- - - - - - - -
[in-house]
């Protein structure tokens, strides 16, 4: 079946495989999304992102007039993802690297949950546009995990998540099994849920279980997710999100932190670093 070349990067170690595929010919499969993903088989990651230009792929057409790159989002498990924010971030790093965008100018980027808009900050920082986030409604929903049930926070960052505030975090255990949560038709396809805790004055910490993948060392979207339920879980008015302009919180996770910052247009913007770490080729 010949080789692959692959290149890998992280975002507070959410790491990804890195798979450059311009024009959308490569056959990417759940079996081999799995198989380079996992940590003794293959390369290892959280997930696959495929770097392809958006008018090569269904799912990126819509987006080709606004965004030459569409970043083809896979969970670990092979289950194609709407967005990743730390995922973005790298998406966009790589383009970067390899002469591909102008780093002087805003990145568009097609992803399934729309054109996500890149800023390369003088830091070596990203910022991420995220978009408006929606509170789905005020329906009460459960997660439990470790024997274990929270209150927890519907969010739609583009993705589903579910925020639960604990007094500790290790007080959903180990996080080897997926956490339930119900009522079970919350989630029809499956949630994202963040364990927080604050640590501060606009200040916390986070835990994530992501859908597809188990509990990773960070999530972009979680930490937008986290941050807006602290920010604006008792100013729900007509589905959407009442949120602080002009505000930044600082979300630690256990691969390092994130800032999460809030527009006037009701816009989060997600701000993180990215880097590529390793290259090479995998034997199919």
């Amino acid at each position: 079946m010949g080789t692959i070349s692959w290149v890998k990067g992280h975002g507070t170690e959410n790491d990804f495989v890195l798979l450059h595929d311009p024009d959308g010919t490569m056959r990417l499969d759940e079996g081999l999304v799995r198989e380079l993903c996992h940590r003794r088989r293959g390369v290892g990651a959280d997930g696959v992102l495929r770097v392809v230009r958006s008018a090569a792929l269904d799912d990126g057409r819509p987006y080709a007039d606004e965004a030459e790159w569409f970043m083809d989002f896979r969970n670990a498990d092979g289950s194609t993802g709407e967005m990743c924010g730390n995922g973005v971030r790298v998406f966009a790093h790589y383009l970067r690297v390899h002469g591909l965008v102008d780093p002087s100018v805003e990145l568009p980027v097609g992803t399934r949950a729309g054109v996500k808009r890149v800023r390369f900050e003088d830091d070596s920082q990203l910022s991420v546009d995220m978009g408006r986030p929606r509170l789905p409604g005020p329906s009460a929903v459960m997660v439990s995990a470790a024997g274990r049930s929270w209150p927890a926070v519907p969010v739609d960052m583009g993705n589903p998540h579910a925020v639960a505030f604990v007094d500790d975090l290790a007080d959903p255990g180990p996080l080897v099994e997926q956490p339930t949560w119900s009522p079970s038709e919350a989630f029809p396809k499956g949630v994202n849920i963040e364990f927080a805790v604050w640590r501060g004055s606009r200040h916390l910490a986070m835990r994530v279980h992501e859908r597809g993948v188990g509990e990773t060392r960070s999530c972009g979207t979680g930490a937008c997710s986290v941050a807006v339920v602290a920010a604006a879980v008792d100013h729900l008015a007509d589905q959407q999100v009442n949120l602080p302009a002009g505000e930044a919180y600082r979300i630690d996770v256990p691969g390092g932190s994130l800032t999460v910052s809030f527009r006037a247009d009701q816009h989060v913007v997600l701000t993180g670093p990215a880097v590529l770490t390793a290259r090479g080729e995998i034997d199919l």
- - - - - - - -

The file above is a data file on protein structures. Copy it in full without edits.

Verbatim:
[in-house]
């Protein structure tokens, strides 16, 4: 079946495989999304992102007039993802690297949950546009995990998540099994849920279980997710999100932190670093 070349990067170690595929010919499969993903088989990651230009792929057409790159989002498990924010971030790093965008100018980027808009900050920082986030409604929903049930926070960052505030975090255990949560038709396809805790004055910490993948060392979207339920879980008015302009919180996770910052247009913007770490080729 010949080789692959692959290149890998992280975002507070959410790491990804890195798979450059311009024009959308490569056959990417759940079996081999799995198989380079996992940590003794293959390369290892959280997930696959495929770097392809958006008018090569269904799912990126819509987006080709606004965004030459569409970043083809896979969970670990092979289950194609709407967005990743730390995922973005790298998406966009790589383009970067390899002469591909102008780093002087805003990145568009097609992803399934729309054109996500890149800023390369003088830091070596990203910022991420995220978009408006929606509170789905005020329906009460459960997660439990470790024997274990929270209150927890519907969010739609583009993705589903579910925020639960604990007094500790290790007080959903180990996080080897997926956490339930119900009522079970919350989630029809499956949630994202963040364990927080604050640590501060606009200040916390986070835990994530992501859908597809188990509990990773960070999530972009979680930490937008986290941050807006602290920010604006008792100013729900007509589905959407009442949120602080002009505000930044600082979300630690256990691969390092994130800032999460809030527009006037009701816009989060997600701000993180990215880097590529390793290259090479995998034997199919």
């Amino acid at each position: 079946m010949g080789t692959i070349s692959w290149v890998k990067g992280h975002g507070t170690e959410n790491d990804f495989v890195l798979l450059h595929d311009p024009d959308g010919t490569m056959r990417l499969d759940e079996g081999l999304v799995r198989e380079l993903c996992h940590r003794r088989r293959g390369v290892g990651a959280d997930g696959v992102l495929r770097v392809v230009r958006s008018a090569a792929l269904d799912d990126g057409r819509p987006y080709a007039d606004e965004a030459e790159w569409f970043m083809d989002f896979r969970n670990a498990d092979g289950s194609t993802g709407e967005m990743c924010g730390n995922g973005v971030r790298v998406f966009a790093h790589y383009l970067r690297v390899h002469g591909l965008v102008d780093p002087s100018v805003e990145l568009p980027v097609g992803t399934r949950a729309g054109v996500k808009r890149v800023r390369f900050e003088d830091d070596s920082q990203l910022s991420v546009d995220m978009g408006r986030p929606r509170l789905p409604g005020p329906s009460a929903v459960m997660v439990s995990a470790a024997g274990r049930s929270w209150p927890a926070v519907p969010v739609d960052m583009g993705n589903p998540h579910a925020v639960a505030f604990v007094d500790d975090l290790a007080d959903p255990g180990p996080l080897v099994e997926q956490p339930t949560w119900s009522p079970s038709e919350a989630f029809p396809k499956g949630v994202n849920i963040e364990f927080a805790v604050w640590r501060g004055s606009r200040h916390l910490a986070m835990r994530v279980h992501e859908r597809g993948v188990g509990e990773t060392r960070s999530c972009g979207t979680g930490a937008c997710s986290v941050a807006v339920v602290a920010a604006a879980v008792d100013h729900l008015a007509d589905q959407q999100v009442n949120l602080p302009a002009g505000e930044a919180y600082r979300i630690d996770v256990p691969g390092g932190s994130l800032t999460v910052s809030f527009r006037a247009d009701q816009h989060v913007v997600l701000t993180g670093p990215a880097v590529l770490t390793a290259r090479g080729e995998i034997d199919l």